Should I apply to graduate school?

Earning a graduate degree can open up many opportunities that would not be available with just a bachelor's degree, especially if you would like to pursue a career in research. That being said, depending on your career goals, it may make the most financial sense not to attend graduate school. A Master's degree can be expensive, and while PhD's are funded, they entail years of work at a barebones salary, which presents a severe financial opportunity cost. PhD's in particular also require a 5-6 year time commitment that typically includes taking additional courses, working on one research project for years, and writing/defending a thesis about your research.

When making this decision, you should consider your career goals and financial goals. It can be helpful to look up some of your dream positions, and see what the education/experience requirements are. For example, if your dream job is to be a Senior Project Engineer at Boeing on the Laser and Electro-Optical Systems team, you will need 10+ years of engineering experience and 5+ years of leadership experience- but only a Bachelor's degree. In that listing, even the "preferred qualifications" section included laser-optics experience and security clearance- but no graduate degree.

When deciding whether to pursue graduate school, you should consider personal factors (like whether you enjoy research and your reasons for considering graduate school) in addition to financial and career goals. Dr. Ijeoma Kola has written two helpful blog posts: 6 Bad Reasons to Get a PhD and 3 Good Reasons to Get a PhD (note that her point about teaching does not apply to APS/Physics, but the rest of the advice applies). Reading through these blog posts and other first-hand accounts from people with graduate degrees may help you get a sense of whether you will enjoy graduate school.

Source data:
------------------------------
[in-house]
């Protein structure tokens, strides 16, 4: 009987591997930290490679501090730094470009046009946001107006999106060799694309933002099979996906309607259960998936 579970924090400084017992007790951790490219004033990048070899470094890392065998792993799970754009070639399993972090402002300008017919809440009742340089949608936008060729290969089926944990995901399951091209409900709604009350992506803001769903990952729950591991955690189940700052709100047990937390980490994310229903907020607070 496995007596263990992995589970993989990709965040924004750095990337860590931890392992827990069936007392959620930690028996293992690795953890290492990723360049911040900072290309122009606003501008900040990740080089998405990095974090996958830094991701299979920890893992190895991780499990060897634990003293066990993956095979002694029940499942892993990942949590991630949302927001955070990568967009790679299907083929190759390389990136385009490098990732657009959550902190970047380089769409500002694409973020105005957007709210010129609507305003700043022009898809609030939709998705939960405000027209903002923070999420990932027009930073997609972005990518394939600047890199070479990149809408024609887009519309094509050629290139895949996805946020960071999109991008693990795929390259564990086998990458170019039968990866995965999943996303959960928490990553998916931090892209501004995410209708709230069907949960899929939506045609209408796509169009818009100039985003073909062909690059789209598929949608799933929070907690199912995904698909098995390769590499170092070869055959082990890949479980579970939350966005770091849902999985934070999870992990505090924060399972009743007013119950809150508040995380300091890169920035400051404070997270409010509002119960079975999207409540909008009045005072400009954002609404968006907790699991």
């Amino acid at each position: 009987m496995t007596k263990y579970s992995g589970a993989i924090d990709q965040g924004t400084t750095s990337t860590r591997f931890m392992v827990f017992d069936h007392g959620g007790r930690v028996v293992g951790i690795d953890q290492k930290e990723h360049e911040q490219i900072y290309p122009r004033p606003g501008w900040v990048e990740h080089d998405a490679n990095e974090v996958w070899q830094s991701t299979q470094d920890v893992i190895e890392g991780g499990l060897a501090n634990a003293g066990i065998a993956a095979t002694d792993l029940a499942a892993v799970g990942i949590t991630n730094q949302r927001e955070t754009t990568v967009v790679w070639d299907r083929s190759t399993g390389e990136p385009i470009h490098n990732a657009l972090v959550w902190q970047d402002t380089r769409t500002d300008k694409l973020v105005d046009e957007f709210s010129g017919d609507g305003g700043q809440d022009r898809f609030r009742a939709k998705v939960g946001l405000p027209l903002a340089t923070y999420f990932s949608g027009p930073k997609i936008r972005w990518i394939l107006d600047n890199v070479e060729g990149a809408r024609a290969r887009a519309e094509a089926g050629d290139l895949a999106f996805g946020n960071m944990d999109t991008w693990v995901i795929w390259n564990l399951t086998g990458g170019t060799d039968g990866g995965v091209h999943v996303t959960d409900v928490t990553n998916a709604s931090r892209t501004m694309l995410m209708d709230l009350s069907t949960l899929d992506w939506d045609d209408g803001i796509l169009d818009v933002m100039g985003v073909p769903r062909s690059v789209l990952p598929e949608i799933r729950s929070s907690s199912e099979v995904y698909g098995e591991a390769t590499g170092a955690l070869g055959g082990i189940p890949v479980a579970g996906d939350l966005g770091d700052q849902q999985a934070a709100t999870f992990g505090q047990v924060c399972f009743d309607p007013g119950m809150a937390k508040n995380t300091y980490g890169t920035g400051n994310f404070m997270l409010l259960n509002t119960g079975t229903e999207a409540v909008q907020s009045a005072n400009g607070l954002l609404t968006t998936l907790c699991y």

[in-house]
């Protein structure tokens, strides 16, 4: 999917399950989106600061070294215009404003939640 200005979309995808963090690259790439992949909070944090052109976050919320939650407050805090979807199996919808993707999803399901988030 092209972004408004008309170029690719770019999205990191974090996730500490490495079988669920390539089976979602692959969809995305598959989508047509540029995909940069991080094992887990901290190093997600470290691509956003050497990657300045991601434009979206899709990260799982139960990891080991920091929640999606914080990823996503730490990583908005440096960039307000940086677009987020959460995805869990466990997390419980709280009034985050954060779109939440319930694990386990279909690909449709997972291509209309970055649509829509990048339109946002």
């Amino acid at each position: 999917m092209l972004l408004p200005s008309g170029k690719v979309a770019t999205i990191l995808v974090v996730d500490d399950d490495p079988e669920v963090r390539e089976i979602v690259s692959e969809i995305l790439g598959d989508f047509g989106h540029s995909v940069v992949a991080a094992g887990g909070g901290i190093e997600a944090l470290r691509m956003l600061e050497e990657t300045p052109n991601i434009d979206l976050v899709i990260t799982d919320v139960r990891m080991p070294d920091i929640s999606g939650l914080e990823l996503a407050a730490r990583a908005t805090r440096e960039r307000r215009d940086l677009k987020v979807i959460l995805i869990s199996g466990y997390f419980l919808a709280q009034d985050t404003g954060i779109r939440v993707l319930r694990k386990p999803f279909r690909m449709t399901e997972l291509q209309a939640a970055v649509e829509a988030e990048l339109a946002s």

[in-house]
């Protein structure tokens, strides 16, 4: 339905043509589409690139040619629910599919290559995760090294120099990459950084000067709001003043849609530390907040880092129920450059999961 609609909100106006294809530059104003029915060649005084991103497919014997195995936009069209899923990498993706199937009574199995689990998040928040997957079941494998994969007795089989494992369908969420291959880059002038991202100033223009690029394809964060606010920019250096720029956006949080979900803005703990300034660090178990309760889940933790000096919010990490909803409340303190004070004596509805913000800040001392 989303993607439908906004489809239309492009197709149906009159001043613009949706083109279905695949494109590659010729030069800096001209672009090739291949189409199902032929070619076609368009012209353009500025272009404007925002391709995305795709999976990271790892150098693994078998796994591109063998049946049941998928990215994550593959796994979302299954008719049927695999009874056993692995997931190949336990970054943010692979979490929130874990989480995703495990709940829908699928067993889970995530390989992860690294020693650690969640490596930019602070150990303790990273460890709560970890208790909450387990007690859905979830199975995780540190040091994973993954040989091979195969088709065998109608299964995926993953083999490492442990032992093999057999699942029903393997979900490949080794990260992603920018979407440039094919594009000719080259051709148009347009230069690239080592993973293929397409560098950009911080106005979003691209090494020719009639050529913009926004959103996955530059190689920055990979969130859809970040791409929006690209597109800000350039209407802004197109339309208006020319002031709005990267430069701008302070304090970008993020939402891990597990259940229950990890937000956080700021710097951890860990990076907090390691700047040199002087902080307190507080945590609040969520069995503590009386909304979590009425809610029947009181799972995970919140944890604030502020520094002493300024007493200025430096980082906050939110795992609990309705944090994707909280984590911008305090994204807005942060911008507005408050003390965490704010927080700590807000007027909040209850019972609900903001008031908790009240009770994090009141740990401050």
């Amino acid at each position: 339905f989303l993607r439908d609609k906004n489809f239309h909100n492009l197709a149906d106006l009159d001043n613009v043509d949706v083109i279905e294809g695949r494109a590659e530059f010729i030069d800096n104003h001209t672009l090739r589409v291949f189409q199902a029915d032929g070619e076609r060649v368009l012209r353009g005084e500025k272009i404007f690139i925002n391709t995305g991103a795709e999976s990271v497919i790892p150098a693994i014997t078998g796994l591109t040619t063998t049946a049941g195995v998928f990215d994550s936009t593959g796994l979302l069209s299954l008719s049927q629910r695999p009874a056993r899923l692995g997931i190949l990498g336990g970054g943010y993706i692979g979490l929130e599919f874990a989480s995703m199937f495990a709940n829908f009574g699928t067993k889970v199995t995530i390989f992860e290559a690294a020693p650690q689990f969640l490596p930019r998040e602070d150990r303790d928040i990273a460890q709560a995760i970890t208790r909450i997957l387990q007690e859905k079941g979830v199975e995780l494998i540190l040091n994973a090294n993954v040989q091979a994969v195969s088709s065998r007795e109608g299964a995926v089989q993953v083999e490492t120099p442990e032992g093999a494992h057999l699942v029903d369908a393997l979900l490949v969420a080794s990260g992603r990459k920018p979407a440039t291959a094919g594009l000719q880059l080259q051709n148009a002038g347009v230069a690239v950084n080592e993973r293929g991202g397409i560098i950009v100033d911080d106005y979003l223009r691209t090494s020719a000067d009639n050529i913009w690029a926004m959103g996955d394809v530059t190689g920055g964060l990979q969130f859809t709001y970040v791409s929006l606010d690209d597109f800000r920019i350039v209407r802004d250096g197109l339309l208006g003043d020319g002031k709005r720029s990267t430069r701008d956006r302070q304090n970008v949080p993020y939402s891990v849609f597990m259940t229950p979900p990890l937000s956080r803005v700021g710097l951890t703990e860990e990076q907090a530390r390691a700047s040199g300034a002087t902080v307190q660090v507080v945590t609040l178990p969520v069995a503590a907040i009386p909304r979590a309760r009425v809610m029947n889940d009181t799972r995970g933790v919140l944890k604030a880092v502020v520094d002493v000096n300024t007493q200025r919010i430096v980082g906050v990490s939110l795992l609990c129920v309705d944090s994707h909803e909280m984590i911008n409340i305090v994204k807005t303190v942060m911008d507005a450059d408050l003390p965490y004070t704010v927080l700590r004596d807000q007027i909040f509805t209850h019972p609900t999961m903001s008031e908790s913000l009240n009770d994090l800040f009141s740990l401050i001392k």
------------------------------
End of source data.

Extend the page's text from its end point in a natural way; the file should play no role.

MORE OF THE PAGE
Many students who want to ultimately earn a graduate degree choose to join the workforce for 1-3 years to gain experience and perspective before applying to grad school. Check out GoGrad's blog post for some pros/cons of this option.

Applying to Grad School

In this section of the website, we have resources and advice about various steps in the graduate school application process:

Finding Programs

How to choose what type of graduate program to apply to and how to pick specific graduate programs to apply to.

Entrance Exams

Information and study tips for the entrance examinations (Physics GRE and General GRE), and what tests you need to take for APS/Physics programs.


Advice and resources for writing Personal Statements and Statements of Purpose.

Curriculum Vitae

Resources and ideas for things to add to your Curriculum Vitae (CV).

Interviews and Visits

Questions to ask and ways to prepare for in person graduate school visits and interviews.


Fellowship/Scholarship sources and information about their deadlines, requirements, etc.

Advice for APS students

Mike Shull, former APS Professor & Graduate Admissions Chair, prepared some answers to the question of what types of physics and math courses should a person take to get into grad school. His recommendations are of course specific to the Boulder APS department, but are really applicable to any APS graduate program. Here are his words:

"So many students have asked about this issue, that I decided write up a single, standard response. Our graduate program in Astrophysical & Planetary Sciences involves a rigorous set of coursework (11 courses and 4 seminars), many of which expect students to enter with a strong math and physics background.  If your background is in Engineering, that's great experience, but you also need to pick up the math/physics to succeed here."

Click here for the complete list of subjects we expect incoming graduate students to be familiar with.


Web resources